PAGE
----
Women Speaking Out About Mental Health
Depression and anxiety can often feel as though it’s you against the world.
According to the World Health Organization, depression is not only the most common mental health problem that women face, but they may be more prone to it than men as well. Each year, 1 in 5 women in the United States has a mental health problem such as depression, anxiety, post-traumatic stress syndrome (PTSD), or an eating disorder.
To learn more about how you aren’t alone in your fight against mental health, read on to see how some friendly faces cope in the face of depression and anxiety, and how it’s okay to speak out when you feel like your struggle is yours to face alone.
“There are so many things in the world; a lot of them are really depressing… What we need to do is remain positive because our sadness can’t change the world. I hope to see more Muslim young people coming forward and present and share their voice, share their stories that they are also known as equals to everybody else and have a normal life.” –TeenVogue Magazine, December 2019
When asked about seeing a therapist:
“I mean, yeah. Absolutely. I say that publicly because I think it’s really important to take the stigma away from mental health…. My brain and my heart are really important to me. I don’t know why I wouldn’t seek help to have those things be as healthy as my teeth. I go to the dentist. So why wouldn’t I go to a shrink?” –Glamour Magazine, April 2015
On experiencing anxiety/depression as a child:
“When I was young, I often had difficulty believing in myself and feeling confident in certain things. I think that I had to really find it. I remember feeling that always, as a young kid. Around the time that I lost my mom at age four. The way that I dealt with anxiety or losing my mom was not holding that sadness in… Letting it out was really helpful and actually talking to people about it… I think I developed humor as a defense mechanism.” NextShark, July 2018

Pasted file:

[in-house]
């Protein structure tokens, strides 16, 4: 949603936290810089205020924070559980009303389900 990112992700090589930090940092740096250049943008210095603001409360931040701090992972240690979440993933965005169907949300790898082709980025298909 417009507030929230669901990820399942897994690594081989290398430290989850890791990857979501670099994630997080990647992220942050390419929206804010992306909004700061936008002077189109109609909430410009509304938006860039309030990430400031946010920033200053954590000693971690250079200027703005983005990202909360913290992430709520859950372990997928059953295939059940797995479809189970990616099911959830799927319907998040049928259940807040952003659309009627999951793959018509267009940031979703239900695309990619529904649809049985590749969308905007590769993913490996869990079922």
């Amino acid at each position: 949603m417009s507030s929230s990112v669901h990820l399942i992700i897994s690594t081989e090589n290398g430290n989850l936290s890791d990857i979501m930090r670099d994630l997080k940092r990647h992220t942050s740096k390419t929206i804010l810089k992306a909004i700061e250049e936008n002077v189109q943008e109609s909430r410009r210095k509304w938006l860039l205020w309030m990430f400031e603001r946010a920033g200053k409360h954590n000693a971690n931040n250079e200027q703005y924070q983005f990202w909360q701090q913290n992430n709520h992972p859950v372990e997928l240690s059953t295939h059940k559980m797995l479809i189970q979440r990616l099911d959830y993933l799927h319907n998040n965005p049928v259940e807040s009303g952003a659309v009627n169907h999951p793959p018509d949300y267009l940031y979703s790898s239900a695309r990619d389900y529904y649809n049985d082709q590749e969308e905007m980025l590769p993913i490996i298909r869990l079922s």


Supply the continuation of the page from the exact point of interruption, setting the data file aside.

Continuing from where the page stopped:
“When I was 18, [my mom] said, ‘If you start to feel like you are twisting things around you, and you start to feel like there is no sunlight around you, and you are paralyzed with fear, this is what it is and here’s how you can help yourself.’ And I’ve always had a really open and honest dialogue about that, especially with my mom, which I’m so grateful for. Because you have to be able to cope with it. I mean, I present that very cheery bubbly person, but I also do a lot of work, I do a lot of introspective work and I check in with myself when I need to exercise and I got on a prescription when I was really young to help with my anxiety and depression and I still take it today. And I have no shame in that because my mom had said if you start to feel this way, talk to your doctor, talk to a psychologist and see how you want to help yourself. And if you do decide to go on a prescription to help yourself, understand that the world wants to shame you for that, but in the medical community, you would never deny a diabetic his insulin. Ever. But for some reason, when someone needs a serotonin inhibitor, they’re immediately crazy or something. And I don’t know, it’s a very interesting double standard that I often don’t have the ability to talk about but I certainly feel no shame about.” Off Camera with Sam Jones, April 2016